One of the most profound of this group of artists is Tai Xiangzhou (b. 1968), who shows with the Chinese Porcelain Company and was in New York for Asia Week, where he sat down to speak (mainly through an interpreter) with Art & Antiques about his work and about the phenomenon of contemporary Chinese ink painting. “There are two types of contemporary art in China,” he says. “One type is the media-hype, market-yourself kind of art. The other type is pure art, from the artist’s soul. Over the last 100 years, art has been very much dictated by the government, but now that China is more open, artists are able to leave and become more globalized, to be in the second category and be true to themselves. When these latter artists can truly emerge, people will be able to tell what is true art and what is not, because you can feel it when you look at it.”
Tai is a student of Liu Dan, with whom he shares a fondness for painting scholar’s rocks—a type of naturally formed rock traditionally prized by Chinese literati for their contemplation-inducing properties and mounted and displayed as works of art. (Last year at Asia Week New York, Tai bought a scholar’s rock, which he has since made a painting of.) Since childhood, Tai had been an enthusiastic practitioner of calligraphy and had learned landscape painting, but before beginning to study with Liu in 2005, he had a successful career as a multimedia designer. He gave that up to dedicate himself to ink painting and the study of Chinese art history. While he calls Liu his “living teacher,” he also learns from long-dead masters by studying and internalizing their works. “The best Chinese landscape painting is from the Song Dynasty,” he says. “So for my landscape, I’ll study with a Song Dynasty master.” As for Liu Dan, he knew he wanted to study with him when he saw an astonishing painting Liu did, in colored and black ink, of a candle flame turning into smoke, rendered as a long scroll turned on its side, so that the smoke seems like a landscape.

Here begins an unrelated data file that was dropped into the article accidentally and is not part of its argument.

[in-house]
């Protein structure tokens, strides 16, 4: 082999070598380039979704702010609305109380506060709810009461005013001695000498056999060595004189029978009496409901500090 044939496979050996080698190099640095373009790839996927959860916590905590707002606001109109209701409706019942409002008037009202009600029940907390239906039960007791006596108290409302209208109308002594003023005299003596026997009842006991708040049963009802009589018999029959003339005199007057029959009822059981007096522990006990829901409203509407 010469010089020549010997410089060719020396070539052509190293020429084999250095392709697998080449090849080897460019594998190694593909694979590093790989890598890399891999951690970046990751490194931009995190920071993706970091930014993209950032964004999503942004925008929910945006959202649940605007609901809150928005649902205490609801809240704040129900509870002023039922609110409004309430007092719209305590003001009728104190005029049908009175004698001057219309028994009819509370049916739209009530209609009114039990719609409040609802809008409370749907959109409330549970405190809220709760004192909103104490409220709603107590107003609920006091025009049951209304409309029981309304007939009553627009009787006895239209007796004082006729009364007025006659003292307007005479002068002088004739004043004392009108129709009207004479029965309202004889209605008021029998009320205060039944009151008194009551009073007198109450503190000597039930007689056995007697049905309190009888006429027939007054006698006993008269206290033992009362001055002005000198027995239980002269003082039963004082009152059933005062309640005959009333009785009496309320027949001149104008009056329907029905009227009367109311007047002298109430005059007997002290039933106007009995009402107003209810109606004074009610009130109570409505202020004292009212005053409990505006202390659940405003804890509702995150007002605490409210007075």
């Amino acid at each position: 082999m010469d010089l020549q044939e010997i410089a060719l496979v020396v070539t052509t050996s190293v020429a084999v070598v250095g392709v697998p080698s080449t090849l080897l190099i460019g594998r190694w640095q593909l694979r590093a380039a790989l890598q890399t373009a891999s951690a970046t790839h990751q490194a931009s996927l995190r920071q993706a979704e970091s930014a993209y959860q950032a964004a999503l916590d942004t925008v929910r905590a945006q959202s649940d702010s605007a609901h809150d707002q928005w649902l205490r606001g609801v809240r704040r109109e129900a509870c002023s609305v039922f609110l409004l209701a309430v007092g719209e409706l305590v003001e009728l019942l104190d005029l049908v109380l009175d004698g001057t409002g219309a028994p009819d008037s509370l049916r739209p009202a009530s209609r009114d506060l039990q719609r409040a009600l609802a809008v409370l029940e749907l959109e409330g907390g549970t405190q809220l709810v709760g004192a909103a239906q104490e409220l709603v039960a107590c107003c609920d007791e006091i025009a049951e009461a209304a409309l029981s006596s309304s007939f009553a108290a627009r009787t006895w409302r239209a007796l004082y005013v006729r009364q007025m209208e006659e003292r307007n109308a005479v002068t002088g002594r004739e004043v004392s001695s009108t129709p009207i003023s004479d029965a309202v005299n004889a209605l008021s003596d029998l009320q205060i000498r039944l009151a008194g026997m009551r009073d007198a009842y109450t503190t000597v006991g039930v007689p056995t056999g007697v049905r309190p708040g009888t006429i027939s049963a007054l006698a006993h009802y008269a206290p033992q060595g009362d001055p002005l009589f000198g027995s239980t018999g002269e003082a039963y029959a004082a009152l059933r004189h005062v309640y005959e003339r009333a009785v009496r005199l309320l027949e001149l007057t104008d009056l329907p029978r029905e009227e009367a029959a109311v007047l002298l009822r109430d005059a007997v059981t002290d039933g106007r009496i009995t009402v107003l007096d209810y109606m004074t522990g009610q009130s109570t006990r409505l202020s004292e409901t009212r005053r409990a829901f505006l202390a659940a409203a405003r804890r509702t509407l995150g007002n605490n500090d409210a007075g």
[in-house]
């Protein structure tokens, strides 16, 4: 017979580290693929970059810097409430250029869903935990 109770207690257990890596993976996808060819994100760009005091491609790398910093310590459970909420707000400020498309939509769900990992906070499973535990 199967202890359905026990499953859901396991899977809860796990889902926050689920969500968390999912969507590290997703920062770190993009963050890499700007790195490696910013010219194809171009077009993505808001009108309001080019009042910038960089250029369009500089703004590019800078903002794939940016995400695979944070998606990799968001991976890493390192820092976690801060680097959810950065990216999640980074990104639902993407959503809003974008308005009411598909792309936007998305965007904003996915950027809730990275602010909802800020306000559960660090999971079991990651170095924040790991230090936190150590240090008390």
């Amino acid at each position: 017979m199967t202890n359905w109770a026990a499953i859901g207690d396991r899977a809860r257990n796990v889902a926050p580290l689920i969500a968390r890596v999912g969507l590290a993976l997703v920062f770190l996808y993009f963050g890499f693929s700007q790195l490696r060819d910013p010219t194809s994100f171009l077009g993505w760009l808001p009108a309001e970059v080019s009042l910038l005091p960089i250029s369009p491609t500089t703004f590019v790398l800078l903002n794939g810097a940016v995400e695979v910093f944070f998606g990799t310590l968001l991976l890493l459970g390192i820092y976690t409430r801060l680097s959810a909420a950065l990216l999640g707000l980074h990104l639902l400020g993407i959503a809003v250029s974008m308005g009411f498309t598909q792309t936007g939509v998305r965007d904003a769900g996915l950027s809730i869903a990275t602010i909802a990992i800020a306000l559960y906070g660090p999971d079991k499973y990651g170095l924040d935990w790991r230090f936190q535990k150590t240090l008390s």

Talking to Tai about his work, a cosmic quality enters the conversation. He points to two paintings from 2012, No. 3 Star of the Big Dipper and No. 4 of the Big Dipper in Blue. Each one depicts, with a scientifically precise gaze, not a scholar’s rock but a meteorite. Tai sees these objects, which dropped from outer space to earth, not as literal depictions of the constellation but as symbolic representations of it. Since meteorites are red hot when they arrive here, he painted No. 3 in an orangey-red ink; No. 4 is in blue, which stands, he says, for the cobalt content of the stone. The Big Dipper is symbolically important for Tai, because, he explains, “the Chinese character for ‘king’ comes from the shape of the Big Dipper. It shows the reciprocal relationship between heaven and earth. All art emerges from this relationship, this constant interaction.”